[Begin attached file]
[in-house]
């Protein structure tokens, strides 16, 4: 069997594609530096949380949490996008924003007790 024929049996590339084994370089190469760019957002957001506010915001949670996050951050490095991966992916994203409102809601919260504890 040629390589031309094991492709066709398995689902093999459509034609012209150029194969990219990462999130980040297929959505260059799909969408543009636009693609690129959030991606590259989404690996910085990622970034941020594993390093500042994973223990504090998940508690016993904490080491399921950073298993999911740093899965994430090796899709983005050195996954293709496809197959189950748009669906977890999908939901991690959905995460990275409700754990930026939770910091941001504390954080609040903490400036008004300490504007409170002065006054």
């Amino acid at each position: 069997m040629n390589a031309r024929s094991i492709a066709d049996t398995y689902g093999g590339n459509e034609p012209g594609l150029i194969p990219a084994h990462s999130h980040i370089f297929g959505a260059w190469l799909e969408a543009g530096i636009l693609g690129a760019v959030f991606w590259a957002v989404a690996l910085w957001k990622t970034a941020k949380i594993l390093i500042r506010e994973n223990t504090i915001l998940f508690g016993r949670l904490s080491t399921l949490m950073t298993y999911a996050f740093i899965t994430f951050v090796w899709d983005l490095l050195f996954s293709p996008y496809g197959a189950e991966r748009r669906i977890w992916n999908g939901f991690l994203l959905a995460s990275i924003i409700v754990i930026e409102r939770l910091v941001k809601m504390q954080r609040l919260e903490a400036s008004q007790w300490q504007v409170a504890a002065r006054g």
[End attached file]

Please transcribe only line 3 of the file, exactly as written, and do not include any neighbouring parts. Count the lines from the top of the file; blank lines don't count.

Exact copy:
């Amino acid at each position: 069997m040629n390589a031309r024929s094991i492709a066709d049996t398995y689902g093999g590339n459509e034609p012209g594609l150029i194969p990219a084994h990462s999130h980040i370089f297929g959505a260059w190469l799909e969408a543009g530096i636009l693609g690129a760019v959030f991606w590259a957002v989404a690996l910085w957001k990622t970034a941020k949380i594993l390093i500042r506010e994973n223990t504090i915001l998940f508690g016993r949670l904490s080491t399921l949490m950073t298993y999911a996050f740093i899965t994430f951050v090796w899709d983005l490095l050195f996954s293709p996008y496809g197959a189950e991966r748009r669906i977890w992916n999908g939901f991690l994203l959905a995460s990275i924003i409700v754990i930026e409102r939770l910091v941001k809601m504390q954080r609040l919260e903490a400036s008004q007790w300490q504007v409170a504890a002065r006054g």